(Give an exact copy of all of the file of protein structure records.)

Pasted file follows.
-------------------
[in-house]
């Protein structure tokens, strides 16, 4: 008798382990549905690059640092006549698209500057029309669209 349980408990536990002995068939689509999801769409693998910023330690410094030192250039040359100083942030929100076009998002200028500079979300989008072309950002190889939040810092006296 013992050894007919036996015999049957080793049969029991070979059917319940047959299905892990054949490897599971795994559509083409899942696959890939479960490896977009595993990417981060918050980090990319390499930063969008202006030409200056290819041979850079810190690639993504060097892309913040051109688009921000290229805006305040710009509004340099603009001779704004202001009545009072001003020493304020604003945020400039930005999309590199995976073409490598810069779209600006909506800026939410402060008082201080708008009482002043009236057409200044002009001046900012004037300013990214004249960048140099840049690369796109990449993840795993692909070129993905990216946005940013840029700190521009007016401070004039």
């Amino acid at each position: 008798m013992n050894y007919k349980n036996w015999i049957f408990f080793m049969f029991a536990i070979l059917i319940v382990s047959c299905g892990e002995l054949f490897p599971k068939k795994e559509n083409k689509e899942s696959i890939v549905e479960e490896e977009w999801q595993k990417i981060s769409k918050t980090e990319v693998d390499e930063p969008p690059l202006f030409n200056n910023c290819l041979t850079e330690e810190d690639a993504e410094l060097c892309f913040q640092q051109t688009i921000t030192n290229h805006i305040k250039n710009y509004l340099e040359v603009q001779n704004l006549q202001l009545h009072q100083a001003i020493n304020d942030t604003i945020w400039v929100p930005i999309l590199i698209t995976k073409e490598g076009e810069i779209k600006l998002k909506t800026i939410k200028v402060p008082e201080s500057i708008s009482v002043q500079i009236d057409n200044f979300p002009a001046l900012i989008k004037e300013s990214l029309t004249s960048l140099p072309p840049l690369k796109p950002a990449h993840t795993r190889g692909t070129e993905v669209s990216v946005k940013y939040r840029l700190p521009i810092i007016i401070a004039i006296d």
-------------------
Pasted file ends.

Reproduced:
[in-house]
């Protein structure tokens, strides 16, 4: 008798382990549905690059640092006549698209500057029309669209 349980408990536990002995068939689509999801769409693998910023330690410094030192250039040359100083942030929100076009998002200028500079979300989008072309950002190889939040810092006296 013992050894007919036996015999049957080793049969029991070979059917319940047959299905892990054949490897599971795994559509083409899942696959890939479960490896977009595993990417981060918050980090990319390499930063969008202006030409200056290819041979850079810190690639993504060097892309913040051109688009921000290229805006305040710009509004340099603009001779704004202001009545009072001003020493304020604003945020400039930005999309590199995976073409490598810069779209600006909506800026939410402060008082201080708008009482002043009236057409200044002009001046900012004037300013990214004249960048140099840049690369796109990449993840795993692909070129993905990216946005940013840029700190521009007016401070004039």
């Amino acid at each position: 008798m013992n050894y007919k349980n036996w015999i049957f408990f080793m049969f029991a536990i070979l059917i319940v382990s047959c299905g892990e002995l054949f490897p599971k068939k795994e559509n083409k689509e899942s696959i890939v549905e479960e490896e977009w999801q595993k990417i981060s769409k918050t980090e990319v693998d390499e930063p969008p690059l202006f030409n200056n910023c290819l041979t850079e330690e810190d690639a993504e410094l060097c892309f913040q640092q051109t688009i921000t030192n290229h805006i305040k250039n710009y509004l340099e040359v603009q001779n704004l006549q202001l009545h009072q100083a001003i020493n304020d942030t604003i945020w400039v929100p930005i999309l590199i698209t995976k073409e490598g076009e810069i779209k600006l998002k909506t800026i939410k200028v402060p008082e201080s500057i708008s009482v002043q500079i009236d057409n200044f979300p002009a001046l900012i989008k004037e300013s990214l029309t004249s960048l140099p072309p840049l690369k796109p950002a990449h993840t795993r190889g692909t070129e993905v669209s990216v946005k940013y939040r840029l700190p521009i810092i007016i401070a004039i006296d």